Why I'm One Of Sprint's Q109 Lost Customers

imageLast week, Sprint (NYSE: S) Nextel admitted it lost 1.3 million subscribers in Q408, a repeat performance of Q308 and part of a crystal-clear trend for the troubled carrier. When the company reports its Q109 losses, the number will include me. I joined the Sprint ranks last May when my new *Sony* Vaio TZ came equipped with an internal Sprint EVDO modem, agreeing to spend $80 a month. I ran into problems almost immediately with billing, receiving duplicate bills every month, but the service was good for the most part. Unfortunately, I also ran into problems with the Vaio, which was down a lot of the time and finally went away to Sony (NYSE: SNE) service land for an extended stay.

The replacement laptop lacked an EVDO card; *Sony* was dropping the Sprint connection and the new Verizon-equipped models weren’t in yet. I was willing to keep using Sprint but had no modem — and I had a major business trip that required constant access. I went to two Sprint outlets — a kiosk that referred me to a bigger store and the bigger store where suggested solutions including selling me a modem at full retail, extending my contract to qualify for a discount or getting a second account that would come with a free or reduced-price modem and a new number. Could I get credit for the time I couldn’t use the EVDO modem? No. Could I get a loaner modem? No. This being Sprint, I couldn’t get a SIM card that would work in the external modem I had. I finally gave up, went down the street and renewed a contract with *AT&T* for a modem I could use right away. (Actually, I couldn’t because the salesperson forgot to provision the modem, but that’s a different story.)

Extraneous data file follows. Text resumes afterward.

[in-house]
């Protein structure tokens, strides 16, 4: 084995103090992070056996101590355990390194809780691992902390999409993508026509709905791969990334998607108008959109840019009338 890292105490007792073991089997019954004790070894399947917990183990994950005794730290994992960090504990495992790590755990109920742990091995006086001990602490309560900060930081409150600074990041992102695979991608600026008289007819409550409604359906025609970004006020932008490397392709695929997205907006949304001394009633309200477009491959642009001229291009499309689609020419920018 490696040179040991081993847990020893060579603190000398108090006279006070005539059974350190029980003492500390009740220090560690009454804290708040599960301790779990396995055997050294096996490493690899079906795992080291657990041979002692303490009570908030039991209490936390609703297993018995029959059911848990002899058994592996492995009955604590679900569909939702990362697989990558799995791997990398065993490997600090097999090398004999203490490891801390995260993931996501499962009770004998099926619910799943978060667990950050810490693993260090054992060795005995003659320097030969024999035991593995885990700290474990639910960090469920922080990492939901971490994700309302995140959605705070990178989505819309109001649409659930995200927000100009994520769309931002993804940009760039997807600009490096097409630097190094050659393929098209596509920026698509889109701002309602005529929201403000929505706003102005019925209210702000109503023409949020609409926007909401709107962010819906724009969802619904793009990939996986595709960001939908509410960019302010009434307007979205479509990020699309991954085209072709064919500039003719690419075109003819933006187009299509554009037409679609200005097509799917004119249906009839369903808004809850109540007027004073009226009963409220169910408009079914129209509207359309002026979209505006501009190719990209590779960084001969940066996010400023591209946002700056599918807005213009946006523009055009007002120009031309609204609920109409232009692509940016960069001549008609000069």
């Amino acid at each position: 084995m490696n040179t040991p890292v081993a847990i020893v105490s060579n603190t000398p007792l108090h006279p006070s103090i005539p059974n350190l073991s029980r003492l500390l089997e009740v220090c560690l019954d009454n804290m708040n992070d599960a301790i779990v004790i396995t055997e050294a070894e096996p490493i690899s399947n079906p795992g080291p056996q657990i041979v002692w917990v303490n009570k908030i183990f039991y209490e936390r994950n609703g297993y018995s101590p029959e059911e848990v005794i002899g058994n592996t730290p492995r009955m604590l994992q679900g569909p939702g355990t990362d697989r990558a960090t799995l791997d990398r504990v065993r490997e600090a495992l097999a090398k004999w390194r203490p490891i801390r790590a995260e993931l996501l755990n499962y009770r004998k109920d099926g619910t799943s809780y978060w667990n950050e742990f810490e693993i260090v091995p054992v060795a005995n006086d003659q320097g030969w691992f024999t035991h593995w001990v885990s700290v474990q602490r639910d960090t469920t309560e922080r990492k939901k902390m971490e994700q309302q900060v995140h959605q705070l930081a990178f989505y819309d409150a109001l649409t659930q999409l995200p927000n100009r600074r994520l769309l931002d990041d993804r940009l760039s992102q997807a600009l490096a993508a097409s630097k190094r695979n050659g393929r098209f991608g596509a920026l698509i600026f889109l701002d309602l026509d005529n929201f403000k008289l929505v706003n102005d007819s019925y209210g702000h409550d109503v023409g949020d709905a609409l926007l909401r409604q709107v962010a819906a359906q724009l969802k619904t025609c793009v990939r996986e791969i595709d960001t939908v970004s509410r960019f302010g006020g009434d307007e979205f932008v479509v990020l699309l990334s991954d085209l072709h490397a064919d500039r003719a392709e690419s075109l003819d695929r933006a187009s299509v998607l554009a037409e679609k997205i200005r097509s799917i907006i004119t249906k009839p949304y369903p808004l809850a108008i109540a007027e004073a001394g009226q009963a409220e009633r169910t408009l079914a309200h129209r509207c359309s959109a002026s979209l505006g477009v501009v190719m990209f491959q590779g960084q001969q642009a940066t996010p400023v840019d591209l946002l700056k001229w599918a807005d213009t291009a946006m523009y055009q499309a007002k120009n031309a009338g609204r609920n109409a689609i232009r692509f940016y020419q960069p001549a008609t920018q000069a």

The Vaio TZ, by the way, turned out to be such a problem that Sony took it back. When I spent some quality time on the phone with a variety of Sprint customer service people, they made the duplicate bill go away and, when they realized why I could no longer use the service, terminated my contract. I still had to cancel the service — and that’s when someone offered me an air card for $50 if I would stay. If Dan Hesse and company want to figure out how to keep customers, they need to get the store-level customer service to equal the people I dealt with on the phone — and they need to give the stores the power to make things work.


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